5 Steps to make sure your Heating and Air Conditioning will work this Winter

5 Steps to make sure your Heating and Air Conditioning will work this Winter

Before the cold winter months hit, make sure you check your HVAC system to ensure it’s working properly. The last thing you want is to have a poor performing heating system in the middle of a freezing night.

“Inspecting your HVAC system before winter can help you identify problems before they become big and expensive to fix, and it can help you catch inefficiencies in your system before they drive up your heating bill,” says Erin Huffstetler, an about.com guide who writes about frugal living.

Keep reading to learn about five steps you should take to make sure your HVAC system is working efficiently.

#1 – Replace Filters

HVAC filters trap and prevent pollutants like lint, pollen, mold, dust and pet dander from contaminating the air in your home, while also preventing congestion in your HVAC system.

“You should change your filters monthly to prevent debris from clogging your evaporator coil,” says Donavan Bagshaw, owner of Arctic Air Heating and Cooling in McKinney, Texas. “A dirty filter in the winter season can cause the system to short cycle, which means the gas burners will turn on and off prematurely, which can result in a higher gas bill.”

What’s more, “A dirty filter that’s exposed to condensation can become damp, which can lead to mold growth that can be spread throughout the home by the HVAC system,” notes the International Association of Certified Home Inspector’s website. “This can lead to serious health consequences, not to mention a compromised unit that will likely require servicing and may require replacement, depending on the severity of the moisture problem.”

[Do you need to replace your HVAC? Click to find a home contractor now.]

#2 – Clean/Inspect Ductwork

Heating your home accounts for 34 percent of your annual utility usage, and distribution losses can make this amount climb even higher, according to the U.S. Environmental Protection Agency’s website (EPA).

Since your ductwork is responsible for distributing the air, make sure that it works properly before winter weather sets in.

“Ductwork should be cleaned and inspected for dents or damage which can cause air leakage underneath your home or attic, depending upon where the ductwork is installed,” says Donavan. “And these leaks can cause your heating system to run excessively during the winter season, which increases your energy bill.”

In fact, the EPA estimates distribution losses – the amount of hot air coming from the HVAC that is lost through leaks in the ductwork – to be as high as 30 percent.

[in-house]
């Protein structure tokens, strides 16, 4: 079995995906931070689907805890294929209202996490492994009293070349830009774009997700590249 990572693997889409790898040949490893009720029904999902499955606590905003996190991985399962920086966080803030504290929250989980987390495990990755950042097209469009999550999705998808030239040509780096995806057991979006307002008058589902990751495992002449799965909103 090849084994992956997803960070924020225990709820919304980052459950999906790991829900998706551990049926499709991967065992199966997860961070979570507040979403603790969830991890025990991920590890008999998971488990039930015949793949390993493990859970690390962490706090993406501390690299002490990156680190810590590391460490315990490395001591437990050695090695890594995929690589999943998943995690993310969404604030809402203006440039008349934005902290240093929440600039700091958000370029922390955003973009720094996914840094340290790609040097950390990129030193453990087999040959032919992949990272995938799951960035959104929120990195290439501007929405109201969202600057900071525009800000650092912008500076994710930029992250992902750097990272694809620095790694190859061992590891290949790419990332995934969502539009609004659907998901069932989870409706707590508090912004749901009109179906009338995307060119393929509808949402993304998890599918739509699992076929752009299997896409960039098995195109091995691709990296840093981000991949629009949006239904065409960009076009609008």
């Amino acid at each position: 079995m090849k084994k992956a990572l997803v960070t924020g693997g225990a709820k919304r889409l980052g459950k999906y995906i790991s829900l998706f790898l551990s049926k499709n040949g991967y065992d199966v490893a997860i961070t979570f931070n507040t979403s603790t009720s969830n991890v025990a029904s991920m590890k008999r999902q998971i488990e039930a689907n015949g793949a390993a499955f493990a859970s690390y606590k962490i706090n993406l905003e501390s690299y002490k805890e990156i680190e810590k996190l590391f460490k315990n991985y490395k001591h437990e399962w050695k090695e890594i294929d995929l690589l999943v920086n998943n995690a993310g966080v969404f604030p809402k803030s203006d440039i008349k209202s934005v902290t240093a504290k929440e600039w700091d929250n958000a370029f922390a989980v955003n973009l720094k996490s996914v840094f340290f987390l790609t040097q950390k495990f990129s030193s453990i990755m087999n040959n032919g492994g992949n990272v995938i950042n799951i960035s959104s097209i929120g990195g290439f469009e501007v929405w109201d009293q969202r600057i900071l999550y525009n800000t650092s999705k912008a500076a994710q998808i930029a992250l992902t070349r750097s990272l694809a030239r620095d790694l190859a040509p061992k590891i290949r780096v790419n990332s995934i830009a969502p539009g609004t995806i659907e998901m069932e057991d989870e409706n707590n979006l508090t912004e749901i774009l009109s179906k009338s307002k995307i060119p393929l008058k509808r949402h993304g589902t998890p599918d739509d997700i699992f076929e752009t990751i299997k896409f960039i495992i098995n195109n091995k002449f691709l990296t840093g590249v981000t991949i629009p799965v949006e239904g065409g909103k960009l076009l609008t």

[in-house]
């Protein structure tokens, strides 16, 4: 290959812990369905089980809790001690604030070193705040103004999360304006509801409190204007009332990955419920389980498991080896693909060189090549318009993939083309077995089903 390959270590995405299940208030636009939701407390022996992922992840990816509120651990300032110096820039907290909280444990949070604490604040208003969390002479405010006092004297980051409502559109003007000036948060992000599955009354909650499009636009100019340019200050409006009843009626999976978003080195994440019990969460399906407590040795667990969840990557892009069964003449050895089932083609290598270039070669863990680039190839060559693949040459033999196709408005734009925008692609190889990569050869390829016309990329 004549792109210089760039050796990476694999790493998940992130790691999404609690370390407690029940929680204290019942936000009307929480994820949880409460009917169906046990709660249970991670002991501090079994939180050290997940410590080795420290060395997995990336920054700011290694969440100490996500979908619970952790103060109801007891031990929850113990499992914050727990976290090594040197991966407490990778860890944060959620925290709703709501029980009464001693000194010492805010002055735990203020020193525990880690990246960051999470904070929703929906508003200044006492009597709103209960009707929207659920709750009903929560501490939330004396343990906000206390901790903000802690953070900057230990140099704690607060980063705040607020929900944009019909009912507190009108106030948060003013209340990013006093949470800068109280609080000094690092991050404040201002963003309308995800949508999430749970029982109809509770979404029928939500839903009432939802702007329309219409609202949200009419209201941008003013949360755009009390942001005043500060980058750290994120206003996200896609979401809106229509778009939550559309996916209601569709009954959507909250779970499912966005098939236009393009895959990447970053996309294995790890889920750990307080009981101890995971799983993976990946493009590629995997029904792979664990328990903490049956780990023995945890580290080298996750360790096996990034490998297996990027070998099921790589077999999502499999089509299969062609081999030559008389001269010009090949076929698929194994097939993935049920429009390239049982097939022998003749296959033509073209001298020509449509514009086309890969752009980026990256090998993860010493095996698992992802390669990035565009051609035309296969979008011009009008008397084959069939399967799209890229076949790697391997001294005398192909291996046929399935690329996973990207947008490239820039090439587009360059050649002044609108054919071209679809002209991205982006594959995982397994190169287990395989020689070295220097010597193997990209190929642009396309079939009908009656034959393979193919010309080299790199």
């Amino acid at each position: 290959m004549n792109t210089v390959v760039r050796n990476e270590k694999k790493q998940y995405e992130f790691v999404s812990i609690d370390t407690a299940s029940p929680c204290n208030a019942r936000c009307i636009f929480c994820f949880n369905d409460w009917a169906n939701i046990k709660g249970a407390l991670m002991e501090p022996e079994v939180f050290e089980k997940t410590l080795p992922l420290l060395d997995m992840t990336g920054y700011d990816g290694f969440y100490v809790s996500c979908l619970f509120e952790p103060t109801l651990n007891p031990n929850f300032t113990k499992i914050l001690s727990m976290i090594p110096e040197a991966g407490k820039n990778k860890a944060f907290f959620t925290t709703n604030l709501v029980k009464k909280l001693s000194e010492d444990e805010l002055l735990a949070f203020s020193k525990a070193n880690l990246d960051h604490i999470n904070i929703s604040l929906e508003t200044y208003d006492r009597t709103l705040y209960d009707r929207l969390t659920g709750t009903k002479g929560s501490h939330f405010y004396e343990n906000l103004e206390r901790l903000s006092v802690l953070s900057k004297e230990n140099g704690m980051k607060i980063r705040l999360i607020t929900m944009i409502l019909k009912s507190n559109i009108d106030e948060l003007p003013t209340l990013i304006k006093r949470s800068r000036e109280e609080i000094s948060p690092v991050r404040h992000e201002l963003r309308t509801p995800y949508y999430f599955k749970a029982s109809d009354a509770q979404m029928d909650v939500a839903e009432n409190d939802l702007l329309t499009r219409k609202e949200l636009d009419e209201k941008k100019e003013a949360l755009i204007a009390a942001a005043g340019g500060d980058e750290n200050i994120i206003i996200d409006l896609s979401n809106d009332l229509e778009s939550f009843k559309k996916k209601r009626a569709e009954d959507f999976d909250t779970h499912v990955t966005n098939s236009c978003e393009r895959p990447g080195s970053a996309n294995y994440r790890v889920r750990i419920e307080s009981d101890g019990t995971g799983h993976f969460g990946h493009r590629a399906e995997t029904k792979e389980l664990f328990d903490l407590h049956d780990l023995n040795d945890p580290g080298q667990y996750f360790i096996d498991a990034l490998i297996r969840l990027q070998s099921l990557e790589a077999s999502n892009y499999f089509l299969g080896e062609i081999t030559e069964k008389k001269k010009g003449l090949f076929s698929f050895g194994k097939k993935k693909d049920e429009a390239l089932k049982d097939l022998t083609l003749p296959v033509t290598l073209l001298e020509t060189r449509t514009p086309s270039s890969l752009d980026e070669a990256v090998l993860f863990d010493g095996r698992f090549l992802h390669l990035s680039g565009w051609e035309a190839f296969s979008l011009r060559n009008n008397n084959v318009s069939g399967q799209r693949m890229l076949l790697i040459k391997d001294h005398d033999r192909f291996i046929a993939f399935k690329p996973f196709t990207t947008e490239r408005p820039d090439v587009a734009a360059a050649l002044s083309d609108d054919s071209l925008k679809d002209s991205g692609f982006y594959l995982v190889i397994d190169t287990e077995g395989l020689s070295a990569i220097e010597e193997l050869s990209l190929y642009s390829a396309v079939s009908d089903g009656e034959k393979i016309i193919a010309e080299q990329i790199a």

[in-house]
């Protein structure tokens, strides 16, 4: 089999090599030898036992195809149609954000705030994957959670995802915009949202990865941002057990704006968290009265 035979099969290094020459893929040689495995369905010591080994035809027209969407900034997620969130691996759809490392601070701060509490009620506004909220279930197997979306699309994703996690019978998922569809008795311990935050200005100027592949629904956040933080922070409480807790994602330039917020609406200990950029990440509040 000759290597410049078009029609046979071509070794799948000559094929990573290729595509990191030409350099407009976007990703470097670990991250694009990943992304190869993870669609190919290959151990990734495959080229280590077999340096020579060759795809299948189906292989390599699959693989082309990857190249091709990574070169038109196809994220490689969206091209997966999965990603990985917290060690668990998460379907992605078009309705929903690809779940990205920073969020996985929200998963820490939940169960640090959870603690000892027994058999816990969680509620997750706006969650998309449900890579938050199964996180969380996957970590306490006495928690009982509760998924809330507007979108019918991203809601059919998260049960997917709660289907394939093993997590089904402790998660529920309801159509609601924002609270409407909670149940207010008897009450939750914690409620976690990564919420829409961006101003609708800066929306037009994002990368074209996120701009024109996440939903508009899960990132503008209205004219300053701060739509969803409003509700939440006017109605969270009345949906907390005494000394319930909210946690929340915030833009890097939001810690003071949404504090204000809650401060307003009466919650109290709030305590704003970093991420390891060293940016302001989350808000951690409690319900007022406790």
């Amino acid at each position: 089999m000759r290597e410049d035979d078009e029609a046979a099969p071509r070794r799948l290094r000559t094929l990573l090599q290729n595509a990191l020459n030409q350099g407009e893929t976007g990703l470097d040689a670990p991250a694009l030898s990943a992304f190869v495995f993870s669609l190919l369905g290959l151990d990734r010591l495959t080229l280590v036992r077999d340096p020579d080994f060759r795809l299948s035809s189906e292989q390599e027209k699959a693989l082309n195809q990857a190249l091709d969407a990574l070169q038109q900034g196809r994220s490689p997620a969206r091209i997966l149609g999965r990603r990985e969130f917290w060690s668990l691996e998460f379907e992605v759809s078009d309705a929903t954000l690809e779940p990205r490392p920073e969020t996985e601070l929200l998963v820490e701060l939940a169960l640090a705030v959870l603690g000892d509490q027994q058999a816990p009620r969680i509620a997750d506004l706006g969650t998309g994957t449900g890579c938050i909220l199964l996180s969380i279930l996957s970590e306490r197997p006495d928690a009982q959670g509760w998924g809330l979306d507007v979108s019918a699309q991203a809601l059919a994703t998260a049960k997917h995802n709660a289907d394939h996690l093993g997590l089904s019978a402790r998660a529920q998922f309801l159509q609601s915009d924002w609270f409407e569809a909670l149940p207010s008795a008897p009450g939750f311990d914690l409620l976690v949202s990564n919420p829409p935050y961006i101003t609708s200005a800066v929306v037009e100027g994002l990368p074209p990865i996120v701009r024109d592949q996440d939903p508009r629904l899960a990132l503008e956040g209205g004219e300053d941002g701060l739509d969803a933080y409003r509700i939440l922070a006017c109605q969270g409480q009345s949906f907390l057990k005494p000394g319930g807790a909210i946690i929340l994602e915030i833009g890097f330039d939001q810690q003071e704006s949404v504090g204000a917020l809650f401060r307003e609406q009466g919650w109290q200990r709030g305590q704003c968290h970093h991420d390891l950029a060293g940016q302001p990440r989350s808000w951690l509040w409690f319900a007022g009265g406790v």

To avoid losing heat in the winter, make sure to have your duct work inspected in the fall.

#3 – Replace Outdated Thermostats

Used correctly, thermostats allow you to reduce heating costs by only running the HVAC when it is needed.

“Homeowners with digital thermostats should pay close attention to low battery indicators, which can also cause your system not to function properly,” says Donavan.

For example, “Outdated mercury thermostats could prohibit the efficiency of your heating system by improperly regulating the temperature of your home,” adds Donavan.

If your thermostat is outdated or simply not working properly, Donavan recommends replacing it.

“If your thermostat contains mercury, it would be a good idea to have it replaced. Dust and debris can accumulate on the mercury bulb inside of the thermostat and cause it to monitor the temperature incorrectly,” says Donavan.

One good replacement option: Installing an ENERGY STAR programmable thermostat and using the pre-programmed temperature settings, which could save you up to $100 each year, according to the EPA.

[Want to save on heating costs? Click to find a contractor to help with an HVAC installation.]

#4 – Check Refrigerant Levels

Low refrigerant levels can negatively impact the performance of your HVAC, even in winter.

“Refrigerant levels are usually checked during the warmer months. However, if you own a heat pump, the levels should be checked in the winter as well,” advises Donavan.

Why is this maintenance step so crucial?

“In the winter, low levels will cause the unit to freeze, emergency heat to run abnormally and possibly increase your utility bill,” says Donavan.

To prevent this, Donavan says that refrigerant levels should be checked during the normal fall maintenance check.

“If a leak has been detected, either repair the leak or replace the part where refrigerant is coming from,” he says.

#5 – Perform a Carbon Monoxide Test

Carbon monoxide is an odorless, colorless, poisonous gas that kills 150 people a year as a result of problems with fuel-burning appliances such as furnaces, stoves, fireplaces, and hot water heaters, according to the U.S. Consumer Product Safety Commission’s Carbon Monoxide Information Center’s website.

“During the pre-winter preventative maintenance of your system, a carbon monoxide test should be performed to check for improper carbon monoxide levels,” says Donavan. “Three possible causes of carbon monoxide leakage from your heating system are: A faulty pilot, improper venting from your furnace, and cracked heat chambers.”

Check your owner’s manual for instructions on how to perform a carbon monoxide test on your system.

Other Considerations

Energy Star’s website, a program by the EPA which helps consumers save money through superior energy efficiency, recommends replacing a furnace over 15 years old with a new ENERGY STAR furnace, which is 15 percent more efficient than standard furnaces.

Also, if your HVAC needs frequent repairs, the EPA notes that this may also be a sign that the unit is inefficient and needs to be replaced.


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